My support and liking for the People’s Progressive Party/Civic (PPP/C) has gradually deteriorated over the past years. It was not anything I anticipated or even wanted to happen. I became eligible for the first time to vote during the 2006 elections and my vote helped put them in office.
I take everything I do very seriously. I voted for the PPP/C, not because my entire family had been loyal to this party for decades, but because I had faith and trust, and they and their policies had a strong appeal. I was a very young voter and I wanted to give them another chance to make Guyana a better place.
It was very hard for me to not have attended the PPP/C rally at Albion. But I could not be a hypocrite and attend the event of a political party for which my support has wavered and declined; declined because of their inability to take criticism and their retaliation through victimization; declined because of the lies too numerous to mention.
The current PPP/C is not the PPP/C I voted for in 2006. I do not know what it has become, for it has become something other than the party in which I saw Guyana’s future for all times to come. I can hardly recognize it any more and I feel deeply hurt that things have turned out the way they have.
I can remember that I once wrote in these columns that the PPP/C was the only party that could govern Guyana. I referred to the PPP/C as the “lesser of two evils” (other than the PNC), and that Guyana could not progress into the 21st century any further without this party. I was and am still being made to eat my words.
I have felt the wrath of an administration that does not appreciate or tolerate criticism, or even take them lightly. I have become the enemy of the Region 6 administration. Two years ago, if I had not recanted certain words in these columns, I might have had to appear before the courts and answered libel charges, just as a newspaper columnist is going through at present.
Since I have become a part-time reporter with a newspaper not favoured by the administration, I have become the target for many of those same persons I placed there with my vote in 2006.
Those persons do not answer their phones any more, since they perceive my reporting to be negative for the Region 6 area. For weeks now, I have been trying to solicit comments from the Regional Chairman of Region 6 for various articles, including the recent overtopping of the sea defences in New Amsterdam, but Mr Mustapha has repeatedly refused to answer my calls. This is how our elected officials operate when they see you as the “opposition.” But I was not always seen as the “opposition” by them. I was once making them look good in these newspapers, but those days have come to an end, and I can be of no use any more to them, so I become the enemy. I think I am a fair and balanced reporter. But these leaders want you to be all for them and on their side. The minute you stand up to challenge their actions, that is when you have to part company.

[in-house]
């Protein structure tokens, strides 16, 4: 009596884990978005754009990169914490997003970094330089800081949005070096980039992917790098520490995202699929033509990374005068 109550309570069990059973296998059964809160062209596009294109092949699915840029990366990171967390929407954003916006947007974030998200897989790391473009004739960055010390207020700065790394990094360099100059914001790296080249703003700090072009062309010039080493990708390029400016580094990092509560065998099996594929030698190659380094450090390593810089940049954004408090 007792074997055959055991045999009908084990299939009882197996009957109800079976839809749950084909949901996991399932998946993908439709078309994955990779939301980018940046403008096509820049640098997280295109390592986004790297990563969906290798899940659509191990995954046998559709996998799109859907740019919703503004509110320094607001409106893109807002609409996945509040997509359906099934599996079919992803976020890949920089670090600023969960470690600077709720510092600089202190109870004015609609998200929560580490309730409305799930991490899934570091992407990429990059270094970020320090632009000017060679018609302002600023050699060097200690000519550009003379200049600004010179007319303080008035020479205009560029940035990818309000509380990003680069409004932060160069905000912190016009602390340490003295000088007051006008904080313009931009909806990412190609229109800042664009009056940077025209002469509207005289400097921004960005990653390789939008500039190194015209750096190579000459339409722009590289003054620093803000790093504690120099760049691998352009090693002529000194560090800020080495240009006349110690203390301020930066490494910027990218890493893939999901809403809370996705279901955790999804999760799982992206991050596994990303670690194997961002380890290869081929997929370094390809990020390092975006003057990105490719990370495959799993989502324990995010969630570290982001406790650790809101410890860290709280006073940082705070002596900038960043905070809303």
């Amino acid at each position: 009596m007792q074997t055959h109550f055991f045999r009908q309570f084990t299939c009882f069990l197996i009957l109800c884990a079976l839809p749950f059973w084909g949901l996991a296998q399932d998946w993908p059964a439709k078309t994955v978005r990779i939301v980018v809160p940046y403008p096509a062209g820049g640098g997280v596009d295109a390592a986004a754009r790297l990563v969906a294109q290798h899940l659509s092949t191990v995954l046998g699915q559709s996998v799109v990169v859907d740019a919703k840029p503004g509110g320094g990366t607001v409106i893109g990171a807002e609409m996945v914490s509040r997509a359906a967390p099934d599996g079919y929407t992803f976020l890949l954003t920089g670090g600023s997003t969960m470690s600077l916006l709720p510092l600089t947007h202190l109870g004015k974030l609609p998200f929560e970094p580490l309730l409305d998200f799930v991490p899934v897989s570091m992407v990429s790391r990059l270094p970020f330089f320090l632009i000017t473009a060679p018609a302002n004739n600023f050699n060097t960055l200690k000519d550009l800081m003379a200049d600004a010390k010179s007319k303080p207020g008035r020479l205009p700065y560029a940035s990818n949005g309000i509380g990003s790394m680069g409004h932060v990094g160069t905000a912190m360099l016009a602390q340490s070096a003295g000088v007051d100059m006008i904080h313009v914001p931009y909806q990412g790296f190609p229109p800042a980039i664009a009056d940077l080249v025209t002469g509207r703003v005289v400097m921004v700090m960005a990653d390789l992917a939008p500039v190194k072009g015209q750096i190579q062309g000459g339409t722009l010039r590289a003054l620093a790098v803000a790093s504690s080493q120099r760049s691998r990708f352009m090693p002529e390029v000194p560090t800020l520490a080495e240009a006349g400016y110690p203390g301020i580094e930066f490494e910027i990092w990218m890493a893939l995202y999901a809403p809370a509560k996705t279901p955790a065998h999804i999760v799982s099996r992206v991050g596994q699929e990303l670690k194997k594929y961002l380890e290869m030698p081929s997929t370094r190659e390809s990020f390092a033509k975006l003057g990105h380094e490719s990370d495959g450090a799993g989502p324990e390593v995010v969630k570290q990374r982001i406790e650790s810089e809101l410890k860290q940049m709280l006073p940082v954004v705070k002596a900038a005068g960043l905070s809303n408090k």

How can we challenge our leaders if we cannot be critical of their policies? You highlight the need for furniture so that the children of New Amsterdam can be more comfortable in the classroom, and then you’re the bad one; you’re chastised by those in authority.
But the PPP/C has lost many of its supporters over the years, supporters who hold deep hurts within them for a party that has put very arrogant and self-centred individuals to manage and operate some regions in Guyana, individuals that really give the party a bad name.
Can Mr Donald Ramotar bring a change to the actions and policies of the PPP/C after he is elected President? Would he too metamorphose into another uncaring leader for this country? Time will tell. Will the power get to his head too? Can Mr Ramotar bring healing to disenfranchised supporters of this party for an election that will be the most crucial and important elections this country has ever known?
Will Guyanese, especially the young people, put aside their ‘loyalist’ emotions in which their families have been entrenched over the decades and vote on the issues that matter? Can the Guyanese electorate vote sensibly?
I think the majority of the population does not conscientiously think about the issues and what they are voting for prior to casting their ballots. If they did, Guyana would have been a different place today, with perhaps a different administration.
Look at the Americans. No election is easy to call. There is hardly any predictability in the US elections. It is because Americans have more sense than any of us will have when it comes to voting. And because of this, the politicians cannot bring any cheap tricks to them. The people, not the politicians are in control, something that can never happen in Guyana.
Here in Guyana, the (ruling) politicians run things and woe be unto you if you’re not on their side.